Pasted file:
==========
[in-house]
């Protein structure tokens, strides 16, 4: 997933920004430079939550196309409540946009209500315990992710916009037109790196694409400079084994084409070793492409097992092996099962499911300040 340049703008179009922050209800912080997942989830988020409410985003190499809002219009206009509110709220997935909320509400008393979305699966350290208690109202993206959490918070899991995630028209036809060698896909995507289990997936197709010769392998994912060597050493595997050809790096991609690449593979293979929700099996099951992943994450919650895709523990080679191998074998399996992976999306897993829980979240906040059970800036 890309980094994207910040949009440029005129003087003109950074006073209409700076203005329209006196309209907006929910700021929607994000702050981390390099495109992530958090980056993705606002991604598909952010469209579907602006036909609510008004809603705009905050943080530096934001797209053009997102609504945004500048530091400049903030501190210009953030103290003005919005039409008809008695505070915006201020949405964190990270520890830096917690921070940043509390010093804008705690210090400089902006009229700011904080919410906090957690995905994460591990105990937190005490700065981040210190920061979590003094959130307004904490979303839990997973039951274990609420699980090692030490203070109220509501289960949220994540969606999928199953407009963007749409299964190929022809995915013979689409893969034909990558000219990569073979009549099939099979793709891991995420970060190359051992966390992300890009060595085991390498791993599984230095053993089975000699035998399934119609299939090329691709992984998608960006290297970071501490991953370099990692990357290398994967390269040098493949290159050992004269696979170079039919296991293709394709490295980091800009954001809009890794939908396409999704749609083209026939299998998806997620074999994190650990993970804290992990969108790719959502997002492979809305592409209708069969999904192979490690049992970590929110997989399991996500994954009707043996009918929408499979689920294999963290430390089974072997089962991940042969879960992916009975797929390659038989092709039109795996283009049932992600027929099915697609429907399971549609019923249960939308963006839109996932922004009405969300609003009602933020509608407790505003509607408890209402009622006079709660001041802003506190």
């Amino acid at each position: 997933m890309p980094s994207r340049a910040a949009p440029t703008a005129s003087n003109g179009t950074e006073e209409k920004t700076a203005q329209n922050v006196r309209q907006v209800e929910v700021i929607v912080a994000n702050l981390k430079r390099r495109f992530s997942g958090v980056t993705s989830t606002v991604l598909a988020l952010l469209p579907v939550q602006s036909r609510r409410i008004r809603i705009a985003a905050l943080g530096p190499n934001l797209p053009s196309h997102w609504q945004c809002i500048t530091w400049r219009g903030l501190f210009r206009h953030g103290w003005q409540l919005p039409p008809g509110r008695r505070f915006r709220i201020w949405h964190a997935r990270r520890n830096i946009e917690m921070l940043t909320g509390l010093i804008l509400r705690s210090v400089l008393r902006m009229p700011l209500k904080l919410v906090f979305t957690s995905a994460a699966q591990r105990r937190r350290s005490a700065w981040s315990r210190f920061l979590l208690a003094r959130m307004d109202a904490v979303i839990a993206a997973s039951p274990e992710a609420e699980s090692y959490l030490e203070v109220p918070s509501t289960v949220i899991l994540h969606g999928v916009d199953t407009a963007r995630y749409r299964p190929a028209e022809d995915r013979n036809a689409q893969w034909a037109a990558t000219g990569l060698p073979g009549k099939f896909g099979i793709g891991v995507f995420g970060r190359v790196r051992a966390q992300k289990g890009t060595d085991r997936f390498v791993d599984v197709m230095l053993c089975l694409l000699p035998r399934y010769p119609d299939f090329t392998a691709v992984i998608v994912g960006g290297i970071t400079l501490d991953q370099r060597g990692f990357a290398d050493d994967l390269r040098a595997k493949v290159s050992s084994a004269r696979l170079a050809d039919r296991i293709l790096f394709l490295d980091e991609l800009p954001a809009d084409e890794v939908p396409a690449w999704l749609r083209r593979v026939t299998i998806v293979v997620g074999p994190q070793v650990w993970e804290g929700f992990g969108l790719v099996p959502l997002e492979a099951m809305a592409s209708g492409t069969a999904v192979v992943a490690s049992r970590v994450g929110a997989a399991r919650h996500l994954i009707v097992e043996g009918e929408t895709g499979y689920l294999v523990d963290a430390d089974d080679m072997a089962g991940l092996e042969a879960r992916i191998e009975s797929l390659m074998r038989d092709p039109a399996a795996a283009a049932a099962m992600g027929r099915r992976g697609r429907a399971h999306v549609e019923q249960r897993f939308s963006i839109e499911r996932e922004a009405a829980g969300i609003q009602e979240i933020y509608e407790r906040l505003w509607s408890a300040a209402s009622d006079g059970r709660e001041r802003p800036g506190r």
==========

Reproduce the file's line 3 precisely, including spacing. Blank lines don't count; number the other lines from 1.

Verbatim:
């Amino acid at each position: 997933m890309p980094s994207r340049a910040a949009p440029t703008a005129s003087n003109g179009t950074e006073e209409k920004t700076a203005q329209n922050v006196r309209q907006v209800e929910v700021i929607v912080a994000n702050l981390k430079r390099r495109f992530s997942g958090v980056t993705s989830t606002v991604l598909a988020l952010l469209p579907v939550q602006s036909r609510r409410i008004r809603i705009a985003a905050l943080g530096p190499n934001l797209p053009s196309h997102w609504q945004c809002i500048t530091w400049r219009g903030l501190f210009r206009h953030g103290w003005q409540l919005p039409p008809g509110r008695r505070f915006r709220i201020w949405h964190a997935r990270r520890n830096i946009e917690m921070l940043t909320g509390l010093i804008l509400r705690s210090v400089l008393r902006m009229p700011l209500k904080l919410v906090f979305t957690s995905a994460a699966q591990r105990r937190r350290s005490a700065w981040s315990r210190f920061l979590l208690a003094r959130m307004d109202a904490v979303i839990a993206a997973s039951p274990e992710a609420e699980s090692y959490l030490e203070v109220p918070s509501t289960v949220i899991l994540h969606g999928v916009d199953t407009a963007r995630y749409r299964p190929a028209e022809d995915r013979n036809a689409q893969w034909a037109a990558t000219g990569l060698p073979g009549k099939f896909g099979i793709g891991v995507f995420g970060r190359v790196r051992a966390q992300k289990g890009t060595d085991r997936f390498v791993d599984v197709m230095l053993c089975l694409l000699p035998r399934y010769p119609d299939f090329t392998a691709v992984i998608v994912g960006g290297i970071t400079l501490d991953q370099r060597g990692f990357a290398d050493d994967l390269r040098a595997k493949v290159s050992s084994a004269r696979l170079a050809d039919r296991i293709l790096f394709l490295d980091e991609l800009p954001a809009d084409e890794v939908p396409a690449w999704l749609r083209r593979v026939t299998i998806v293979v997620g074999p994190q070793v650990w993970e804290g929700f992990g969108l790719v099996p959502l997002e492979a099951m809305a592409s209708g492409t069969a999904v192979v992943a490690s049992r970590v994450g929110a997989a399991r919650h996500l994954i009707v097992e043996g009918e929408t895709g499979y689920l294999v523990d963290a430390d089974d080679m072997a089962g991940l092996e042969a879960r992916i191998e009975s797929l390659m074998r038989d092709p039109a399996a795996a283009a049932a099962m992600g027929r099915r992976g697609r429907a399971h999306v549609e019923q249960r897993f939308s963006i839109e499911r996932e922004a009405a829980g969300i609003q009602e979240i933020y509608e407790r906040l505003w509607s408890a300040a209402s009622d006079g059970r709660e001041r802003p800036g506190r």